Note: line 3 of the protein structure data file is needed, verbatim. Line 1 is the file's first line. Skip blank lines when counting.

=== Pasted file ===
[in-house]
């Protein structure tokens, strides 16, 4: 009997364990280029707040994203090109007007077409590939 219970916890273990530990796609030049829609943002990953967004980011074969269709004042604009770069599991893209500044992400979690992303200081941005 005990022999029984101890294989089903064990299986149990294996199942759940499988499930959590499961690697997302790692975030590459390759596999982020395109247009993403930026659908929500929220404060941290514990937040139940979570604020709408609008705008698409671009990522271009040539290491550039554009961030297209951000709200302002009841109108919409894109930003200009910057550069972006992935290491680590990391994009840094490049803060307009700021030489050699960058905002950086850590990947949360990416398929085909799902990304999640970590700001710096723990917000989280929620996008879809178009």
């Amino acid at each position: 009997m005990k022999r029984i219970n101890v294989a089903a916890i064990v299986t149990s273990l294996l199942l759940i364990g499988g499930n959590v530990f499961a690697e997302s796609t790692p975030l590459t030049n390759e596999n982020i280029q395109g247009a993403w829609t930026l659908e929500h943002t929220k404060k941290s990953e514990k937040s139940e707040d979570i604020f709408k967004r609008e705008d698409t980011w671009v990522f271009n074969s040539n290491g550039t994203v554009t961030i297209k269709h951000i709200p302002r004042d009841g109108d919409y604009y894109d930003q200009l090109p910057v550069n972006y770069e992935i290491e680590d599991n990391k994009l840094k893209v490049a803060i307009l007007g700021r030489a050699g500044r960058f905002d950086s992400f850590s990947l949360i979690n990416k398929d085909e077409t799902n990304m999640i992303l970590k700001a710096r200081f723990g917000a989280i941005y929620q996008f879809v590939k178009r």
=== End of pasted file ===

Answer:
């Amino acid at each position: 009997m005990k022999r029984i219970n101890v294989a089903a916890i064990v299986t149990s273990l294996l199942l759940i364990g499988g499930n959590v530990f499961a690697e997302s796609t790692p975030l590459t030049n390759e596999n982020i280029q395109g247009a993403w829609t930026l659908e929500h943002t929220k404060k941290s990953e514990k937040s139940e707040d979570i604020f709408k967004r609008e705008d698409t980011w671009v990522f271009n074969s040539n290491g550039t994203v554009t961030i297209k269709h951000i709200p302002r004042d009841g109108d919409y604009y894109d930003q200009l090109p910057v550069n972006y770069e992935i290491e680590d599991n990391k994009l840094k893209v490049a803060i307009l007007g700021r030489a050699g500044r960058f905002d950086s992400f850590s990947l949360i979690n990416k398929d085909e077409t799902n990304m999640i992303l970590k700001a710096r200081f723990g917000a989280i941005y929620q996008f879809v590939k178009r």